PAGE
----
The blackbird sits in the sun and regards me with a silent alertness. It is missing a few tail feathers from its matted plumage. Could it have had a scuffle with a cat? Its bare pink skin is visible. It flies soundlessly into the kiwi bush. The silence deepens.
It is always still in the summer months. Walking the dog through the neighbourhood and the woods the stillness engulfs me. No traffic noise from the N225, very few other dog walkers. It’s like Sunday morning every day. No birdsong either. You find this kind of stillness high in the mountains. Very different to the spring when the birds drown out all other noise.
It makes me think of Dutch poet Rutger Kopland on Blackbirds: ‘... and there is something in you that is empty and it fills up with the song of the blackbird...’
My blackbird was sitting in the kiwi with its damaged feathers. Was it sad? Suddenly I understood: moulting is something you do in silence, otherwise you will fall prey to cats. All birds are silent at moulting time. That explains the ubiquitous late summer stillness.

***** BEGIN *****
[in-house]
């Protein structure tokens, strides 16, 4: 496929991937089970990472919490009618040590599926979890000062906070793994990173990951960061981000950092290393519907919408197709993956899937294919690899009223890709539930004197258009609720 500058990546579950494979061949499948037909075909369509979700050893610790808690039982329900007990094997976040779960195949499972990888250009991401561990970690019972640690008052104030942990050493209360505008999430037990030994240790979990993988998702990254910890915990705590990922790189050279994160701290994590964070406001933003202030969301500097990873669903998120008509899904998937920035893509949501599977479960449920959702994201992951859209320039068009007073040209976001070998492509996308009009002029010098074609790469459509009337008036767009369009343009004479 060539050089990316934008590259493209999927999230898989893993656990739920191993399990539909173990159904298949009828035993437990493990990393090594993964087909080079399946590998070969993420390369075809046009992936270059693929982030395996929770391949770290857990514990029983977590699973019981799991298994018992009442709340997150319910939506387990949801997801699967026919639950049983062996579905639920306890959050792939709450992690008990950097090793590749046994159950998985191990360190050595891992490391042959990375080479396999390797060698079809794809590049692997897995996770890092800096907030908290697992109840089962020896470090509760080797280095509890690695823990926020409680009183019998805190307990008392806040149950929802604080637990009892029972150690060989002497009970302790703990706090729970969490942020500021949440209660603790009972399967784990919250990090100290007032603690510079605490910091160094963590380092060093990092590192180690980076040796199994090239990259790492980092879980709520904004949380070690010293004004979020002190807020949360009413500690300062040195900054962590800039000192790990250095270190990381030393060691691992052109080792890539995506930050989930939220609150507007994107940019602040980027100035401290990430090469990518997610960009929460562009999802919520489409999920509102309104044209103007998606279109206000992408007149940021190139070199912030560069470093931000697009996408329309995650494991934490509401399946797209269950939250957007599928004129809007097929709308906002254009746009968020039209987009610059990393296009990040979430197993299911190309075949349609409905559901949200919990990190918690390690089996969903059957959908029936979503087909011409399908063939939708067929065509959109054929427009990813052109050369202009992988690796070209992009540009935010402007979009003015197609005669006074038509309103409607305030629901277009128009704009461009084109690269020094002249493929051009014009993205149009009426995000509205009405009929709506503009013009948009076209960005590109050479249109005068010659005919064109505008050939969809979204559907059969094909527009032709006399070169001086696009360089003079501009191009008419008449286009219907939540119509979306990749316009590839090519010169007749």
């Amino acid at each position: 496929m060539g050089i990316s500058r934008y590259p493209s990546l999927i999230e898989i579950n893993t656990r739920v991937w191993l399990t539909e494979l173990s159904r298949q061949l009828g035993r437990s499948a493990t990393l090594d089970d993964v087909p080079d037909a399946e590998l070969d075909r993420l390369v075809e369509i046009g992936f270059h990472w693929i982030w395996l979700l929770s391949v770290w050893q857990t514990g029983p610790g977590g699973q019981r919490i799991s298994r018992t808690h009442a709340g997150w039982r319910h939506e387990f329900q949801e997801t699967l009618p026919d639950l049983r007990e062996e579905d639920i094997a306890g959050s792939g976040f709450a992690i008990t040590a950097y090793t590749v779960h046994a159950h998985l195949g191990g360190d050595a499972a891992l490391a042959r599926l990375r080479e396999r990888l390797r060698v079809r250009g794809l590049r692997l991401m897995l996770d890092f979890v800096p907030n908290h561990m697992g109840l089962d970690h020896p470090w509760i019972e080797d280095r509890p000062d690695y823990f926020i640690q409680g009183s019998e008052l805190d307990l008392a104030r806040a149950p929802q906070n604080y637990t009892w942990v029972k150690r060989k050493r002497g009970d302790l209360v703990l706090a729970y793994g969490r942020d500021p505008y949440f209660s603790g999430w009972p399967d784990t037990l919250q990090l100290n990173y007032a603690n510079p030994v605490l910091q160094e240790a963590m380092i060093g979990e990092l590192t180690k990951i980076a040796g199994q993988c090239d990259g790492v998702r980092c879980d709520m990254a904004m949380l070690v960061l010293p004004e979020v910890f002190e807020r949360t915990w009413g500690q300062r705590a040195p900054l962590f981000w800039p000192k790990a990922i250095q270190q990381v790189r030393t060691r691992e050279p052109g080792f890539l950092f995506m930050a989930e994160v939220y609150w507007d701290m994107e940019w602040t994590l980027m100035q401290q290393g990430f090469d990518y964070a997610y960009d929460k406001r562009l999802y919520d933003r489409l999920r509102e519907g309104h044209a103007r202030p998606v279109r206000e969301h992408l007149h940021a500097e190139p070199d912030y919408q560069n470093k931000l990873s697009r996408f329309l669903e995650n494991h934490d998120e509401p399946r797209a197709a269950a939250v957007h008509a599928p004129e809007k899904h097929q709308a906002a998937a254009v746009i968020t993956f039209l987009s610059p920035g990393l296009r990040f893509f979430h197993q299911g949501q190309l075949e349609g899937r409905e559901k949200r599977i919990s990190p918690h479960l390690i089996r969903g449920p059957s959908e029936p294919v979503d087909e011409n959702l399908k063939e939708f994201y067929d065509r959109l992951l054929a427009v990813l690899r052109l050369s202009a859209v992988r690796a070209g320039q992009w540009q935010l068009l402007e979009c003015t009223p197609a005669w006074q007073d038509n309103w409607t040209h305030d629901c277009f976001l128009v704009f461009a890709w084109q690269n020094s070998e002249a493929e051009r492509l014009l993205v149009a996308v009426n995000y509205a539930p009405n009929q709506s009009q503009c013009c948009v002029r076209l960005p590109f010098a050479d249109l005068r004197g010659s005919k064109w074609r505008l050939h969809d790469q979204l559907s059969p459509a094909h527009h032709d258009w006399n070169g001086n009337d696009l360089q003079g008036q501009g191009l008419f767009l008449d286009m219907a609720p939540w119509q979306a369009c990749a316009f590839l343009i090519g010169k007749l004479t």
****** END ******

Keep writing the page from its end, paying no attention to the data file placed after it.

I don’t need new feathers, but the summer holiday is still a kind of moulting time. Recovering from an intensive teaching year. I’ve been quietly moulting too. Letting the sun get to my skin. Under my skin even. Through my pores I felt the sun seeking out the stress from the last year. And making it evaporate like sweat in the summer. A relaxed emptiness fi lled my body. Now the feathers in my brain are ready for the next academic year. I make a fi rm resolution to spend more time out of doors and less at the computer.